Gloria Lucas considers herself lucky to have grown up eating her mom’s home-cooked Mexican meals.
“I would say that I ate really good food,” Lucas said.
Nonetheless, she noticed multiple family members had strained relationships with food. She saw overeating and dieting. She felt shame for eating what others thought of as “poor people’s food.”
Lucas, who grew up in Southern California and and still lives there, came to hate her body and started struggling with eating disorders herself. She felt lonely. Stigma and a lack of language prevented her from discussing her binge eating and bulimia with her family.
“Even to this day, there’s no real discussion about it,” she said.
Meanwhile, treatment programs were prohibitively expensive, and none of the resources she saw spoke to her. Eating disorders seemed like something that affected skinny white women.
“Everything that I was reading did not pertain to me, did not correlate to my own experiences,” Lucas said. “I’m a daughter of immigrants, I’m a woman of color, I have a low-income background. So my story does not really exist in the mainstream world.”
Lucas decided that she had to get better. She started doing her own research on the harms of fat phobia, and society’s obsession with being skinny — what she calls “diet culture.”
She also identified ways that her personal experiences were connected to eating disorders. Her parents migrated to the United States from Mexico in the ‘80s, and both had upbringings characterized by trauma, poverty and violence. Her mom didn’t have food while growing up, and remembers eating gum and orange peelings from the street.
Lucas learned how “eating disorders are linked to trauma and food insecurity, and trauma and food insecurity heavily impact communities of color,” she recalled.
At the same time, she dug into larger systems of oppression. She unraveled how genocide, slavery and war disrupted the connections many indigenous peoples, including her ancestors, had to their land and food traditions. She reflected on beauty standards that value thin, white women, and unpacked how that not only governs aesthetics, but who has access to power in society.
Just identifying these factors, and learning how to talk about them, was a big help, Lucas said.
“I didn’t understand why I had developed this eating disorder,” she said. “I wanted others to get a bigger picture, and together create our own resources to support one another.”
So Lucas built an organization, Nalgona Positivity Pride, dedicated to providing community-based support and educational resources for people of color struggling with eating disorders.
People of color experience eating disorders in unique ways, she said.
“The conversation for us goes beyond, ‘I don’t like how I look,’ ” she said. “More like, ‘I am unworthy of love, and I’m living in such painful political circumstances.’ ”
On Facebook and Instagram, where Lucas has cultivated huge followings, she regularly posts pictures and notes that celebrate diverse bodies and speak to the experience of being marginalized and battling eating or body-image disorders.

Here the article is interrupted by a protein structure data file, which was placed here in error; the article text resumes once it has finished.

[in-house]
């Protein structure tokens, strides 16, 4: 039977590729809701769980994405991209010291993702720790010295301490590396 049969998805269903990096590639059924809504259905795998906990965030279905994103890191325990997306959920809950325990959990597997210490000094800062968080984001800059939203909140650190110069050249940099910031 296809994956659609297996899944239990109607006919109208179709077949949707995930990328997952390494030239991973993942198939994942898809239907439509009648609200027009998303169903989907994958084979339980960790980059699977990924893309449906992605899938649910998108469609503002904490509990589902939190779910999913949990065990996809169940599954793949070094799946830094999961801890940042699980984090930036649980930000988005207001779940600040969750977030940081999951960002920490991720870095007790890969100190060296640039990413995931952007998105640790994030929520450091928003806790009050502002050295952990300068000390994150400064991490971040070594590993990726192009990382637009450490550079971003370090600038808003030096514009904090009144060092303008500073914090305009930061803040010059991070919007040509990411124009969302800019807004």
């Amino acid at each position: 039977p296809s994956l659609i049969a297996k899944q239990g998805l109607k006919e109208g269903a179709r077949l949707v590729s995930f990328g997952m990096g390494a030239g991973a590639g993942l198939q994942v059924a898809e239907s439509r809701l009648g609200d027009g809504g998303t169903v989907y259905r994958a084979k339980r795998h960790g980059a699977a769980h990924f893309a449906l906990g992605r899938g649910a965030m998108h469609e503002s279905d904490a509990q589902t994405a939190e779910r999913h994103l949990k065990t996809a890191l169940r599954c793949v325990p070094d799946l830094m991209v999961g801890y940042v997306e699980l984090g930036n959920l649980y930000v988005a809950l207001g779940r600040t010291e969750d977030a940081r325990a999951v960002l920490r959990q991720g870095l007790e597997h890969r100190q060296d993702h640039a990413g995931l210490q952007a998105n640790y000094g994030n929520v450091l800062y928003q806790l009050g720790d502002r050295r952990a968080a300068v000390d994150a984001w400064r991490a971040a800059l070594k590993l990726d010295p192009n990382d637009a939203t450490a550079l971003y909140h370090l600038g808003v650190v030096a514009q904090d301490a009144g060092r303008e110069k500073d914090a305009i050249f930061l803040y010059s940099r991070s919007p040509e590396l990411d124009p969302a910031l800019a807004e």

“What has helped me has been creating a community,” she said, “because eating disorders thrive in isolation.”
The name of her organization is a nod to the people she’s speaking to. “Nalgona, in Spanish, is a slang term for a woman with a big butt,” she said.
She likes that the name is something of an inside joke for people who know Spanish. That’s “my target audience, right? Latinx people, brown people, and people of color in general,” she said. “Whenever people see that name, for the most part, it makes them laugh.”
That creates the right kind of atmosphere to begin difficult and often painful conversations. Nalgona Positivity Pride hosts support groups for indigenous people and people of color to share their stories, and Lucas does a lot of public speaking about eating disorders.
Her talks are often eye-opening. Recently, she said, somebody told her, “It was after your talk that I realized I had an eating disorder.”
Lucas is still on her own journey of healing. But she said she’s learned a lot — about listening to her body and being her own advocate.
A big part of that has been rejecting stigma and fat phobia.
For years, fat phobia kept Lucas from engaging in movement, because she felt shame about how she looked.
“It’s not until the last few months that I’ve been doing body movement in a way that brings me joy,” she said. “This shows one of the ways that fat phobia really hurts people, even when it’s intended to help people. And I think if we remove all the stigma, then fat people are truly going to take care of themselves.”
Little by little, Lucas has also developed a more connective relationship with food. “For a while, I could never tell if I was hungry or full, because I was so out of my body,” she said.
Now, when she’s eating, she likes to slow down, pause and reflect about how the food got there. She feels pride for the food her mom cooked — “all these foods that, at the time, were kind of shamed as poor people’s foods,” she said. “Now, I know better, and it’s like, ‘those are resilient foods.’ ”
She especially loves the the bean dish — in Spanish, “frijoles de la olla” — that she ate growing up.
It “does something to me,” she said. “It just grounds me and connects me to my roots.”